The rough seas not only produced the drop offs and the banging, but also, a lot of motion and I was seasick. I tried to take some pills, but I just threw them up. I carried my zip-lock barf bag with me everywhere. The mal-de-mer was compounded by a monster headache brought on by fumigation. Our fuel tank is under the starboard settee in the main salon. It’s a forty gallon tank with a small gage in the top. The gasket under the gage had disintegrated and a small trickle of diesel fuel flowed continuously from the tank to the fiberglass beneath it. The boat had to be closed to keep out the sea and the fumes were over-powering. In between the openings and closings of my trusty zip-lock, I tore off the settee cushions, lifted the wood covers, and swabbed out the diesel. I washed all I could reach with dish soap to try and get rid of residue. I knew it would need to be done again because it still leaked, but cleaning it helped a bit.
After about eight hours of getting nowhere but east and west, dropping off 15 foot waves, listening to the bangs that I was convinced were the sounds of the mast’s death throes, the thunderous booms on the hull when a wave hit us sideways, being poisoned by noxious fumes and throwing up pieces of my stomach, I couldn’t stand anymore. I screamed at Gene to heave to. As long as we weren’t getting anywhere, we might as well not get there quietly. We took in the rest of the jib and pointed into the wind. We did go northerly now at about one and a half knots because of the current. Instead of sailing fast in the wrong direction and taking a beating, we just floated over the waves. The noise stopped and my nerves began to settle. We found that during the nightmare hours, the baby-stay had given up and Gene’s back-up rig was under pressure.
Because we had water crashing over the boat, we started to get water collecting in the bilge. Our bilge is flat-bottomed and very shallow. It wasn’t long before water started to come up from under the floor. I flicked on the electric bilge pump and it wouldn’t pump. Okay, no reason to panic. We have a manual bilge pump. Gene went out to the cockpit where the manual pump is located, and started pumping. Of course, it was broken. Gene got out the bucket and sponge and began emptying the bilge by the second manual method. I took my zip-lock bag and went to the v-berth to get my three-hour off-watch sleep. Oh yeah, the bed is soaked. Back to the main salon and a too narrow settee.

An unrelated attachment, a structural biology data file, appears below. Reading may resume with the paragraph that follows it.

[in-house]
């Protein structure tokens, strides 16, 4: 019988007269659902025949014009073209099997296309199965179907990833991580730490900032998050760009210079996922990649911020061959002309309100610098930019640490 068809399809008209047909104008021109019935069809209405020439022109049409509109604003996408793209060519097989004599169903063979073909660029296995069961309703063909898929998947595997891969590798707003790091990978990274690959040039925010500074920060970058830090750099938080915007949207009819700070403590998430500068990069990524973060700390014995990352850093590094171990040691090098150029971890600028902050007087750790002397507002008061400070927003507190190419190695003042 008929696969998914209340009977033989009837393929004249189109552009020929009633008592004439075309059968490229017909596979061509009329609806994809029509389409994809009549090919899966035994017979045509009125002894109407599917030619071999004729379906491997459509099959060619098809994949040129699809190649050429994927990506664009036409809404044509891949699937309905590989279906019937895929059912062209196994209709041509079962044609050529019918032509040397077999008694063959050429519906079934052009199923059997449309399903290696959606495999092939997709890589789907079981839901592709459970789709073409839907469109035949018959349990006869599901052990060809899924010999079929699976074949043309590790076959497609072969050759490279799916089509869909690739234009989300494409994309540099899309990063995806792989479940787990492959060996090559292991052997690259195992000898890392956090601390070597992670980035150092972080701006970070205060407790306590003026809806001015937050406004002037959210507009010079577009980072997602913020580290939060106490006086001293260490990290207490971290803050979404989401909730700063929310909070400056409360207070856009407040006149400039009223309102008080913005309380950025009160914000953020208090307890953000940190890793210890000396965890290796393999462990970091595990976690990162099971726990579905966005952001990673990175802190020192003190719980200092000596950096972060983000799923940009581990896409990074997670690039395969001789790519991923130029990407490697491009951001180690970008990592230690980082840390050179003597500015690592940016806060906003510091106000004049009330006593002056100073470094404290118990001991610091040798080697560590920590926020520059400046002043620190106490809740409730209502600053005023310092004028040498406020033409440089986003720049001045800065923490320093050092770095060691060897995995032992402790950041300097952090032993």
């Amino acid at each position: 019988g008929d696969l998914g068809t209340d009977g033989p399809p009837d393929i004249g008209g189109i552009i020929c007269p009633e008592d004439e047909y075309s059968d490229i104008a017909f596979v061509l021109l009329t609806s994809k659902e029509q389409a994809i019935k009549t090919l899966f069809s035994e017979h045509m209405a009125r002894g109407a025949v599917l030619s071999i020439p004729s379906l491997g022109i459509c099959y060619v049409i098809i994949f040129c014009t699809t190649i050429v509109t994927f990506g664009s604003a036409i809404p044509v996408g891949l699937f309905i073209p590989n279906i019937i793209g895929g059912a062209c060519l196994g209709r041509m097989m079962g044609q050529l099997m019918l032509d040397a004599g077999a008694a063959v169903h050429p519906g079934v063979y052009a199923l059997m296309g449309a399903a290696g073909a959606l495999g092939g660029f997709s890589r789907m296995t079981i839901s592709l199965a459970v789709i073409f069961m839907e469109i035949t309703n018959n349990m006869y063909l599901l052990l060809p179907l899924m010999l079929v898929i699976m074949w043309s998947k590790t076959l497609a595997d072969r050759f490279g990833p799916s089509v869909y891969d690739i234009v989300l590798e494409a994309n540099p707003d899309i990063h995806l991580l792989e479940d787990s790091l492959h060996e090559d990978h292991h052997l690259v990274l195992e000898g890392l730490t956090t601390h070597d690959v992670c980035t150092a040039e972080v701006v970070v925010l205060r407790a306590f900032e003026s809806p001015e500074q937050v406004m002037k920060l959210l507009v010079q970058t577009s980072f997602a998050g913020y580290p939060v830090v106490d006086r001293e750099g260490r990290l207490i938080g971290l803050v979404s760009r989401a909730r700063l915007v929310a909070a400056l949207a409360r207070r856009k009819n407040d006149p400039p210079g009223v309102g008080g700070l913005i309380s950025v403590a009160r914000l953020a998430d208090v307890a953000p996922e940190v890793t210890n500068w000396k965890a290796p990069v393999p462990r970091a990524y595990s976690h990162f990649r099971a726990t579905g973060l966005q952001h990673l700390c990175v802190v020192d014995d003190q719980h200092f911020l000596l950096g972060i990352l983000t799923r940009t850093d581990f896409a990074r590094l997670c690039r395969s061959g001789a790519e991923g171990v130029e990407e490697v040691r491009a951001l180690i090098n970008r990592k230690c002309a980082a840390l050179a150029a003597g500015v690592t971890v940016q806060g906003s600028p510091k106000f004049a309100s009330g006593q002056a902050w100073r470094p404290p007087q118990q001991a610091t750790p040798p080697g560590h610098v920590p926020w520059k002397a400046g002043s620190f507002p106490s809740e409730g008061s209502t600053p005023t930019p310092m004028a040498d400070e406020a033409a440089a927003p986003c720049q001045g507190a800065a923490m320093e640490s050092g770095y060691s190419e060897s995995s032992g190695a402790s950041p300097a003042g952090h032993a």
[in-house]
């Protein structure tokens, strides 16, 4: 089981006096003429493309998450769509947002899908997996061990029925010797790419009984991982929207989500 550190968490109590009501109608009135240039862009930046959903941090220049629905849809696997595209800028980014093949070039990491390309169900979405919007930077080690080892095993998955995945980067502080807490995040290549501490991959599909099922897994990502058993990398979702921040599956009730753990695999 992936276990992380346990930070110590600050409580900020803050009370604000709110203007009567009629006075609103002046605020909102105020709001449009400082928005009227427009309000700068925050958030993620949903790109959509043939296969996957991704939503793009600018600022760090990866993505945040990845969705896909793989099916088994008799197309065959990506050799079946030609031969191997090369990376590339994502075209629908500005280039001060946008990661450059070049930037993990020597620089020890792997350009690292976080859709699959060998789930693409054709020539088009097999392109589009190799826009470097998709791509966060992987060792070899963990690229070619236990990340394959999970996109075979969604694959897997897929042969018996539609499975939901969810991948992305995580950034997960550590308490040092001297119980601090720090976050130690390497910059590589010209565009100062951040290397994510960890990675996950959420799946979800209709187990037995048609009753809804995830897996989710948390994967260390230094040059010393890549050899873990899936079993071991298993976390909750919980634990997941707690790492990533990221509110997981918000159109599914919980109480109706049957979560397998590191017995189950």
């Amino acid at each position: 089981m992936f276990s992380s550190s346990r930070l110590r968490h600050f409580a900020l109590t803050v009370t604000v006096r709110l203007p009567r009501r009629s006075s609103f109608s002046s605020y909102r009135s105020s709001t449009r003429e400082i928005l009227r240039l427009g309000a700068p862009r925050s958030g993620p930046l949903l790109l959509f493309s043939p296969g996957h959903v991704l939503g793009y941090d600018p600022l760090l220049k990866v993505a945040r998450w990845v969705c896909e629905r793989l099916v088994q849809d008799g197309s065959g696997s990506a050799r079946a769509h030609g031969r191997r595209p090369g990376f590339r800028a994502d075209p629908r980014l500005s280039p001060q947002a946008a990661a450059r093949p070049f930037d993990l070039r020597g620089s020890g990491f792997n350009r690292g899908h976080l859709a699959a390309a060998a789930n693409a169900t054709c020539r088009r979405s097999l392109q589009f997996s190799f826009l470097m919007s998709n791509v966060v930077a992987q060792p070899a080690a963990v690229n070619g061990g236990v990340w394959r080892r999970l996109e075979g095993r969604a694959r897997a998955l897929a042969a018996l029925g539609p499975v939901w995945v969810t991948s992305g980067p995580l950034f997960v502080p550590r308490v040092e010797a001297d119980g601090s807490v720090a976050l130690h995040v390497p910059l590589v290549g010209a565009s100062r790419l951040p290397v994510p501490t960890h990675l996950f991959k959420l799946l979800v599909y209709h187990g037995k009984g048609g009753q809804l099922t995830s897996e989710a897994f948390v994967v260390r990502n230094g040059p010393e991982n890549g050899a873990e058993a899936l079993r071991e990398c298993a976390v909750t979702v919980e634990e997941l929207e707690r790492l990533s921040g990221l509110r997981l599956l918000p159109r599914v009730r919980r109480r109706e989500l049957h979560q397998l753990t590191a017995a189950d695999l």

When I woke, I headed for the head. Now I know that many of you have already figured out that I’m going to tell you that it was the next thing that broke. OK smarties, but were you going to guess that it was the first time I had to go number two in five days?
Gene started taking the head apart. Yes, I will freely admit that Gene gets to do all the crappy jobs on the boat. (It was also his off-watch time.) He emptied the hoses into a bucket, and carried it out the hatch for overboard disposal. He was on the third bucketful when we were hit by a large wave and Gene lost his balance. A bucket of smelly brown liquid poured over the starboard settee. I believe that incident was my breaking point; the point where I decided I was going home as soon as I could. No adventure was worth this nightmare of a voyage. To quasi-quote a famous fictional American sailor, “I had all I could stands, and I couldn’t stands no more!”
Fortunately, we had recently had our main salon cushions covered in Mello-Hyde (a marine grade vinyl). A bleach water solution had things good as new in short order, even with a one-handed scrub-down. My other hand held my zip-lock bag; the last thing I needed was another mess to clean up.